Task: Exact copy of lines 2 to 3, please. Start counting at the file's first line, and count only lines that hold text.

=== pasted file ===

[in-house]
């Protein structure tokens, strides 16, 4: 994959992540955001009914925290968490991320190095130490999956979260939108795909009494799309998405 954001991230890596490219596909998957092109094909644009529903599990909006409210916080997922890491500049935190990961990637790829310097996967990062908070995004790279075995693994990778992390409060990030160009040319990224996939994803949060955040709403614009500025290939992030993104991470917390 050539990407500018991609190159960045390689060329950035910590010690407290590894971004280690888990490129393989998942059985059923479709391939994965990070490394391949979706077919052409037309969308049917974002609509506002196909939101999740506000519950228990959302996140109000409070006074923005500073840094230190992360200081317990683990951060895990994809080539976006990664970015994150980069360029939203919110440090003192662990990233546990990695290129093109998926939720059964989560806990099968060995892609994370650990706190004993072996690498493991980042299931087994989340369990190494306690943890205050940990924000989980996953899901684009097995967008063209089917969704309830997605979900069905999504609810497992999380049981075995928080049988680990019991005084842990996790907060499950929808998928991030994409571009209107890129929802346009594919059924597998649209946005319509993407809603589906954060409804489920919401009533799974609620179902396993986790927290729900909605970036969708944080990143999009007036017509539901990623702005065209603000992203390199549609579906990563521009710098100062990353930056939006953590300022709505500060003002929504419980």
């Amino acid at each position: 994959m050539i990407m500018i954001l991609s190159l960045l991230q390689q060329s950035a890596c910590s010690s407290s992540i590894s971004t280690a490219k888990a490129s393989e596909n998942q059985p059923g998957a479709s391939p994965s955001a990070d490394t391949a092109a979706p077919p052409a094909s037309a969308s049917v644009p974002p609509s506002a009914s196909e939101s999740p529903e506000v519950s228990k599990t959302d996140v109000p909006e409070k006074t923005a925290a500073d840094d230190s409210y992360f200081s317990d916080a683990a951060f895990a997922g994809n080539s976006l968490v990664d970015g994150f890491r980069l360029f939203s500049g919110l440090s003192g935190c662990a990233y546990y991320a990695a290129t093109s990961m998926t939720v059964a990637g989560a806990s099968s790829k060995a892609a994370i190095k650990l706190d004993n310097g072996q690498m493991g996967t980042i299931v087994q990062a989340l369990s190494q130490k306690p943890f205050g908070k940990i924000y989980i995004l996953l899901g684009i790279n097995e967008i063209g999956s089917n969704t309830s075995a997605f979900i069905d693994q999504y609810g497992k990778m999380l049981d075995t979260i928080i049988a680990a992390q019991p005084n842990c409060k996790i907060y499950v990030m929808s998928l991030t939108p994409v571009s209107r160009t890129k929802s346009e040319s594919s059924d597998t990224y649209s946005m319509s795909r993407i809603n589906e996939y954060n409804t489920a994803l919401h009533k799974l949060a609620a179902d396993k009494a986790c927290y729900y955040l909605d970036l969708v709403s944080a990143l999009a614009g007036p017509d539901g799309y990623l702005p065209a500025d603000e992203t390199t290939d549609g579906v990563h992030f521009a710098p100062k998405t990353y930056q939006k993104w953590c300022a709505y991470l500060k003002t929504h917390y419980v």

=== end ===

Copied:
């Protein structure tokens, strides 16, 4: 994959992540955001009914925290968490991320190095130490999956979260939108795909009494799309998405 954001991230890596490219596909998957092109094909644009529903599990909006409210916080997922890491500049935190990961990637790829310097996967990062908070995004790279075995693994990778992390409060990030160009040319990224996939994803949060955040709403614009500025290939992030993104991470917390 050539990407500018991609190159960045390689060329950035910590010690407290590894971004280690888990490129393989998942059985059923479709391939994965990070490394391949979706077919052409037309969308049917974002609509506002196909939101999740506000519950228990959302996140109000409070006074923005500073840094230190992360200081317990683990951060895990994809080539976006990664970015994150980069360029939203919110440090003192662990990233546990990695290129093109998926939720059964989560806990099968060995892609994370650990706190004993072996690498493991980042299931087994989340369990190494306690943890205050940990924000989980996953899901684009097995967008063209089917969704309830997605979900069905999504609810497992999380049981075995928080049988680990019991005084842990996790907060499950929808998928991030994409571009209107890129929802346009594919059924597998649209946005319509993407809603589906954060409804489920919401009533799974609620179902396993986790927290729900909605970036969708944080990143999009007036017509539901990623702005065209603000992203390199549609579906990563521009710098100062990353930056939006953590300022709505500060003002929504419980």
């Amino acid at each position: 994959m050539i990407m500018i954001l991609s190159l960045l991230q390689q060329s950035a890596c910590s010690s407290s992540i590894s971004t280690a490219k888990a490129s393989e596909n998942q059985p059923g998957a479709s391939p994965s955001a990070d490394t391949a092109a979706p077919p052409a094909s037309a969308s049917v644009p974002p609509s506002a009914s196909e939101s999740p529903e506000v519950s228990k599990t959302d996140v109000p909006e409070k006074t923005a925290a500073d840094d230190s409210y992360f200081s317990d916080a683990a951060f895990a997922g994809n080539s976006l968490v990664d970015g994150f890491r980069l360029f939203s500049g919110l440090s003192g935190c662990a990233y546990y991320a990695a290129t093109s990961m998926t939720v059964a990637g989560a806990s099968s790829k060995a892609a994370i190095k650990l706190d004993n310097g072996q690498m493991g996967t980042i299931v087994q990062a989340l369990s190494q130490k306690p943890f205050g908070k940990i924000y989980i995004l996953l899901g684009i790279n097995e967008i063209g999956s089917n969704t309830s075995a997605f979900i069905d693994q999504y609810g497992k990778m999380l049981d075995t979260i928080i049988a680990a992390q019991p005084n842990c409060k996790i907060y499950v990030m929808s998928l991030t939108p994409v571009s209107r160009t890129k929802s346009e040319s594919s059924d597998t990224y649209s946005m319509s795909r993407i809603n589906e996939y954060n409804t489920a994803l919401h009533k799974l949060a609620a179902d396993k009494a986790c927290y729900y955040l909605d970036l969708v709403s944080a990143l999009a614009g007036p017509d539901g799309y990623l702005p065209a500025d603000e992203t390199t290939d549609g579906v990563h992030f521009a710098p100062k998405t990353y930056q939006k993104w953590c300022a709505y991470l500060k003002t929504h917390y419980v």